Elite Kappaphycus alvarezii seedling production through micropropagation.
Kappaphycus alvarezii commercial cultivation was initiated in 2001 along the southeast coast of Tamil Nadu. Production increased exponentially from 21 dry metric tonnes in 2001 to 1,490 dry tonnes in 2013. The number of seaweed growers in Tamil Nadu have risen from a mere 6in 2001 to 950 in 2013. However, the production sharply declined in the subsequent years due to mass mortality. Only few hundred farmers are involving in K.alvarezii cultivation. Most of the farmers involved in seaweed cultivation are become jobless now. There was huge demand for seed material for continuing the cultivation. To make K alvarezii a sustainable cultivation, CSIR-CSMCRI has produced elite seedlings through micropropagation of tissue cultured plants and supplied the seedlings to the seaweed cultivators. So far 6800 elite seedlings were produced and supplied to 150 farmers. Elite seedlings showed 20% higher growth as compared to the conventional farm plants and the farmers earning 20% more money. Honourable Union Minister for Fisheries, Animal Husbandry and Diary Shrr. Giriraj Singh distributed the elite seedlings to the farmers at Mandapam coast on 23.01. 2021.
Cultivation of Indigenous carrageenan yielding seaweeds
Experimental scale cultivation of indigenous carrageenophytes such as Acanthophora spp, Agardhiella subulata, Ahnfeltiopsis pygmaea, Laurencia spp and Solieria spp were successfully done using bamboo raft method. Results on few successive harvests showed encouraging results and confirmed the possibility of commercial cultivation of these indigenous carrageenan yielding seaweeds.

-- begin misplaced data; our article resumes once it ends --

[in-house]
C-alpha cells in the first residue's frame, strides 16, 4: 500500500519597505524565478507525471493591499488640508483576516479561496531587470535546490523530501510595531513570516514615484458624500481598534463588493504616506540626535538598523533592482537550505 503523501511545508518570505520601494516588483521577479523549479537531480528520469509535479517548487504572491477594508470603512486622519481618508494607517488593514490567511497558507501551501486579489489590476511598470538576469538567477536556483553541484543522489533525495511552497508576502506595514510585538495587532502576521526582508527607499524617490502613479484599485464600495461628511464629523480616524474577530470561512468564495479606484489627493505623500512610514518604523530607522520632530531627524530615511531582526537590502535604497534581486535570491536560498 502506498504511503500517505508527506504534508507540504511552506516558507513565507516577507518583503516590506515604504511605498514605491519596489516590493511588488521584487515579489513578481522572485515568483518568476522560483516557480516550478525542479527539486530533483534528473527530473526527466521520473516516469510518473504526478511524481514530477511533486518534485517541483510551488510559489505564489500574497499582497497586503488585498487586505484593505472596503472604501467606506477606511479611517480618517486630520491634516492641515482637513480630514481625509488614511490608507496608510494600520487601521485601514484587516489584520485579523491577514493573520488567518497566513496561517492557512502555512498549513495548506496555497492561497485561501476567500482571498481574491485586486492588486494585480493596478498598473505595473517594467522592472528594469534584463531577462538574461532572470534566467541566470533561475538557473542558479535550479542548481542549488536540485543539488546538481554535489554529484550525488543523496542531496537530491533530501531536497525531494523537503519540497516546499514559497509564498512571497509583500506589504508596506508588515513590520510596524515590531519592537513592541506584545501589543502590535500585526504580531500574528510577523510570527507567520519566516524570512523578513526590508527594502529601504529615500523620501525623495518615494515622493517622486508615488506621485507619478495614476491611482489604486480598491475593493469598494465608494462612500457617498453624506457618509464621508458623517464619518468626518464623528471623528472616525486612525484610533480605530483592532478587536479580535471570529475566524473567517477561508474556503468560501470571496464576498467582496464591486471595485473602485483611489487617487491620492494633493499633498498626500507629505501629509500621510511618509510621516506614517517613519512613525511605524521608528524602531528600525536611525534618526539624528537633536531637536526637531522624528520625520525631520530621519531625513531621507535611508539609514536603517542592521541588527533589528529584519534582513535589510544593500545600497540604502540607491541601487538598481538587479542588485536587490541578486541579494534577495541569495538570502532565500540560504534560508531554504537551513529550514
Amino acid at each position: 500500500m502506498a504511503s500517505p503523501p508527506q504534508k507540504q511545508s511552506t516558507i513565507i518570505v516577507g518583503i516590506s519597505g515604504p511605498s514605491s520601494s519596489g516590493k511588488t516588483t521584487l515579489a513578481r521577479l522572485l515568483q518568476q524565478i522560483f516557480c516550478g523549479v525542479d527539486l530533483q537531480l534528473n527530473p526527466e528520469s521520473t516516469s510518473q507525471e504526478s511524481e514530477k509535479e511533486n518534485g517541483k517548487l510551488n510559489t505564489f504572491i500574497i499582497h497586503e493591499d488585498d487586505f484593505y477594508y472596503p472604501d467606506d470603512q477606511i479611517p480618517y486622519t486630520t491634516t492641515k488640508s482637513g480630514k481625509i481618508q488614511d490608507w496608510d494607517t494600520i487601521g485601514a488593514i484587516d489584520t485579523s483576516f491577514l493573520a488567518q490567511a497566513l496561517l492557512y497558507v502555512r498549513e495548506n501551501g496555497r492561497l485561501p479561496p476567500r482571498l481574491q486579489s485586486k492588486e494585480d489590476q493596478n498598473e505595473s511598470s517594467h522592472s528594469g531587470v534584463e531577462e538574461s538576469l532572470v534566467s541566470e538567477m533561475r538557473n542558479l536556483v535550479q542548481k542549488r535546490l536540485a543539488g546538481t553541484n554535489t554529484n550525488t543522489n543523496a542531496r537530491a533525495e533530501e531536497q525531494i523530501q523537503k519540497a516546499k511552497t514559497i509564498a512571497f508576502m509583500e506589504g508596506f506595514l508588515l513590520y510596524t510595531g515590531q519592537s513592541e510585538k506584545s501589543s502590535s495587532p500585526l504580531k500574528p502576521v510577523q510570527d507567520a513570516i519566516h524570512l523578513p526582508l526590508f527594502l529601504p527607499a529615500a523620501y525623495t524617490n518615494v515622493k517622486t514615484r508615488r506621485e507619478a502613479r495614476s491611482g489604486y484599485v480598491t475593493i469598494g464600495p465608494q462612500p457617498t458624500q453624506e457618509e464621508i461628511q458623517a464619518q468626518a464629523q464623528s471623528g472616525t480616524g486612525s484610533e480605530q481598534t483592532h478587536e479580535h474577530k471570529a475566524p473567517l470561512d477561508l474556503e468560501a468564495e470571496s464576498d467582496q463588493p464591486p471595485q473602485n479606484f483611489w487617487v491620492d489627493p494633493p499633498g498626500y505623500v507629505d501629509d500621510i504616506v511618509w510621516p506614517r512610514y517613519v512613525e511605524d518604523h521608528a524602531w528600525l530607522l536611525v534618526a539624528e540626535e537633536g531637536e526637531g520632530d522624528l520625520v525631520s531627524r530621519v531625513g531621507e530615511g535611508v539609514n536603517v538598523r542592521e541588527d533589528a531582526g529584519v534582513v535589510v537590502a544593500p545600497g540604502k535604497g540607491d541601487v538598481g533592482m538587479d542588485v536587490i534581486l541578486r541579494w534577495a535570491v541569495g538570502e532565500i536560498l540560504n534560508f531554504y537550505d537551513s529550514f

Pilot scale seedling production of Kappaphycus alvarezii
Huge demand in Kappaphycus alvarezii seed material for expansion of commercial cultivation along the Tamil Nadu coast. Recently CSIR-CSMCRI initiated seed stock maintenance and 300 tonnes seedling production under PMMSY. Fifteen farmers are involving in seed production at 4 places in Ramanathapuram and Pudukkottai Districts. So far 50 tonnes of seed material have been produced.
Seaweed cultivation in Andaman coast
Andaman coast located in Bay of Bengal has 864 islands and most of the islands are uninhabited. Andaman coast has a number of small bays and Gulfs which are more suitable for seaweed cultivation. However, seaweed cultivation has not yet been started. For the first time, CSIR CSMCRI has initiated seaweed cultivation in Andaman coast. Kappaphycus alvarezii. Gracilaria edulis and G.salicornia are seeded with 15 rafts each in Hathi tapu and Dundus point. Plants are growing well giving confidence that cultivation can be taken up at commercial scale along the Andaman coast.
Seaweed seedling production facility
Seaweed seedling production